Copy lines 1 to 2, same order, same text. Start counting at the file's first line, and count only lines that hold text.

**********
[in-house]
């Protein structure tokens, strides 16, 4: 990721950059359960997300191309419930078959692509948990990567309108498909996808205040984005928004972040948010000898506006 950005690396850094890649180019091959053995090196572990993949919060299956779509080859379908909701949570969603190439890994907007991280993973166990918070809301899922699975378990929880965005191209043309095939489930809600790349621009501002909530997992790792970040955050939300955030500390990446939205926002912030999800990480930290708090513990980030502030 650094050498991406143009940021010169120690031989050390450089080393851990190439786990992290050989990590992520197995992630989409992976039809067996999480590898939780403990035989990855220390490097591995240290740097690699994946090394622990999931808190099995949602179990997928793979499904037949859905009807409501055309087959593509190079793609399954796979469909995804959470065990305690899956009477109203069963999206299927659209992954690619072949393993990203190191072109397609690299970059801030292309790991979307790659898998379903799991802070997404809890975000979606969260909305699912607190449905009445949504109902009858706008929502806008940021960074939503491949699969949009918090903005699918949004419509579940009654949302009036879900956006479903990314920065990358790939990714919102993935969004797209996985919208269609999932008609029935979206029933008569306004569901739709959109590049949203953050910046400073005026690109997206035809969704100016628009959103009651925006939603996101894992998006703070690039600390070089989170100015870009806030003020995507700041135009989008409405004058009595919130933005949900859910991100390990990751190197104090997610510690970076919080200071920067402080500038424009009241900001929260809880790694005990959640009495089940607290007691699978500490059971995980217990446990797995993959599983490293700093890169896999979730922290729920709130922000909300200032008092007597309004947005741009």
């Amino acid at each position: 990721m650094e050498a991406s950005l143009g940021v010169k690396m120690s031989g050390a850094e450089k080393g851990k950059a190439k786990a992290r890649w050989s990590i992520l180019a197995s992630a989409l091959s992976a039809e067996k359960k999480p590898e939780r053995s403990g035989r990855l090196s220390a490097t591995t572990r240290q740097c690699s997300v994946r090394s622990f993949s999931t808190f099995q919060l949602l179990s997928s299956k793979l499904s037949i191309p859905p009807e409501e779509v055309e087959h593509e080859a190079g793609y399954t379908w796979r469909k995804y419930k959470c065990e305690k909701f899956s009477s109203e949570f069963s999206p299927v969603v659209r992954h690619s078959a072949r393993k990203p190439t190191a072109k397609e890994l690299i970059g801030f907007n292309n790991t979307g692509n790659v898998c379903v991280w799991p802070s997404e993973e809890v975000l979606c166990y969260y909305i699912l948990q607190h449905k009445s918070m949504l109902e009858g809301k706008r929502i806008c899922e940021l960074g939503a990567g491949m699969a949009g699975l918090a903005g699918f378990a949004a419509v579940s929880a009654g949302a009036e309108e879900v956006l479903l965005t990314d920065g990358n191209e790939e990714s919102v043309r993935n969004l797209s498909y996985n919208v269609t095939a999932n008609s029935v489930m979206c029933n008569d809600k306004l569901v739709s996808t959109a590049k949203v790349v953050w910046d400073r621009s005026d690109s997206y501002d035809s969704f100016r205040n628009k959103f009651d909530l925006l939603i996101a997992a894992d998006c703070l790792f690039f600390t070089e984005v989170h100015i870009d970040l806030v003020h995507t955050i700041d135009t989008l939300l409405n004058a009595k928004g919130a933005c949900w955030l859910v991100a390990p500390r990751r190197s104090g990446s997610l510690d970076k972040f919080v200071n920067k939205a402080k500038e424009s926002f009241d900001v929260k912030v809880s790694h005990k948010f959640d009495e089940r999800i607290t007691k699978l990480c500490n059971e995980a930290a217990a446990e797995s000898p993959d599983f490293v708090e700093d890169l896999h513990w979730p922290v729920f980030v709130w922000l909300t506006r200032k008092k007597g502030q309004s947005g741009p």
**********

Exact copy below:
[in-house]
């Protein structure tokens, strides 16, 4: 990721950059359960997300191309419930078959692509948990990567309108498909996808205040984005928004972040948010000898506006 950005690396850094890649180019091959053995090196572990993949919060299956779509080859379908909701949570969603190439890994907007991280993973166990918070809301899922699975378990929880965005191209043309095939489930809600790349621009501002909530997992790792970040955050939300955030500390990446939205926002912030999800990480930290708090513990980030502030 650094050498991406143009940021010169120690031989050390450089080393851990190439786990992290050989990590992520197995992630989409992976039809067996999480590898939780403990035989990855220390490097591995240290740097690699994946090394622990999931808190099995949602179990997928793979499904037949859905009807409501055309087959593509190079793609399954796979469909995804959470065990305690899956009477109203069963999206299927659209992954690619072949393993990203190191072109397609690299970059801030292309790991979307790659898998379903799991802070997404809890975000979606969260909305699912607190449905009445949504109902009858706008929502806008940021960074939503491949699969949009918090903005699918949004419509579940009654949302009036879900956006479903990314920065990358790939990714919102993935969004797209996985919208269609999932008609029935979206029933008569306004569901739709959109590049949203953050910046400073005026690109997206035809969704100016628009959103009651925006939603996101894992998006703070690039600390070089989170100015870009806030003020995507700041135009989008409405004058009595919130933005949900859910991100390990990751190197104090997610510690970076919080200071920067402080500038424009009241900001929260809880790694005990959640009495089940607290007691699978500490059971995980217990446990797995993959599983490293700093890169896999979730922290729920709130922000909300200032008092007597309004947005741009």